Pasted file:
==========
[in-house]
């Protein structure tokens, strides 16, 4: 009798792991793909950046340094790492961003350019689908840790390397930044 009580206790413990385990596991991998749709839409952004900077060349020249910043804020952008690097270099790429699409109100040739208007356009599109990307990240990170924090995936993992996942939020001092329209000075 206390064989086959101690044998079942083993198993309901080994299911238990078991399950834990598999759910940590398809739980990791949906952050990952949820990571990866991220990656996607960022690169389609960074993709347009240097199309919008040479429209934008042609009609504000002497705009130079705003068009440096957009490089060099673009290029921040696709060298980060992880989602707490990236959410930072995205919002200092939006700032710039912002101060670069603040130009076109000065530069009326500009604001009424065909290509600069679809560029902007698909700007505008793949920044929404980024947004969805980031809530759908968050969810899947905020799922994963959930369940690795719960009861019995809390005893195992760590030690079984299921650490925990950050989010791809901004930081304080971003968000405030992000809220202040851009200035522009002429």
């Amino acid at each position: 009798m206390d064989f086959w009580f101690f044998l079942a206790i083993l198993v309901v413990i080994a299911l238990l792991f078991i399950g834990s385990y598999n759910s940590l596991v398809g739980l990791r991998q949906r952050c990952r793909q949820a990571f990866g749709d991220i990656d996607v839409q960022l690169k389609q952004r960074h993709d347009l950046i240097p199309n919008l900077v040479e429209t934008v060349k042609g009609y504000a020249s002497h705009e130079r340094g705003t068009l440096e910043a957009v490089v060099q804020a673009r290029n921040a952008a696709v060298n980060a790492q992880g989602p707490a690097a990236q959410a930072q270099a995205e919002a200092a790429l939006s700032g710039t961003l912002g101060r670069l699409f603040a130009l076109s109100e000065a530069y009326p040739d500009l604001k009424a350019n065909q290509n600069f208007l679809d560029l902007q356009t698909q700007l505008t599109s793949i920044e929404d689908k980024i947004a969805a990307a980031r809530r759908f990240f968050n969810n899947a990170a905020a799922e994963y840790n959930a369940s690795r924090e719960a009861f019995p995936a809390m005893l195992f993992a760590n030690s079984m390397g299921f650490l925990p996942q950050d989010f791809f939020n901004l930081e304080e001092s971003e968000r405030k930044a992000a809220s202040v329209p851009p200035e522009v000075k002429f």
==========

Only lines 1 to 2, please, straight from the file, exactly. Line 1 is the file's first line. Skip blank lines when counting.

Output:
[in-house]
């Protein structure tokens, strides 16, 4: 009798792991793909950046340094790492961003350019689908840790390397930044 009580206790413990385990596991991998749709839409952004900077060349020249910043804020952008690097270099790429699409109100040739208007356009599109990307990240990170924090995936993992996942939020001092329209000075 206390064989086959101690044998079942083993198993309901080994299911238990078991399950834990598999759910940590398809739980990791949906952050990952949820990571990866991220990656996607960022690169389609960074993709347009240097199309919008040479429209934008042609009609504000002497705009130079705003068009440096957009490089060099673009290029921040696709060298980060992880989602707490990236959410930072995205919002200092939006700032710039912002101060670069603040130009076109000065530069009326500009604001009424065909290509600069679809560029902007698909700007505008793949920044929404980024947004969805980031809530759908968050969810899947905020799922994963959930369940690795719960009861019995809390005893195992760590030690079984299921650490925990950050989010791809901004930081304080971003968000405030992000809220202040851009200035522009002429």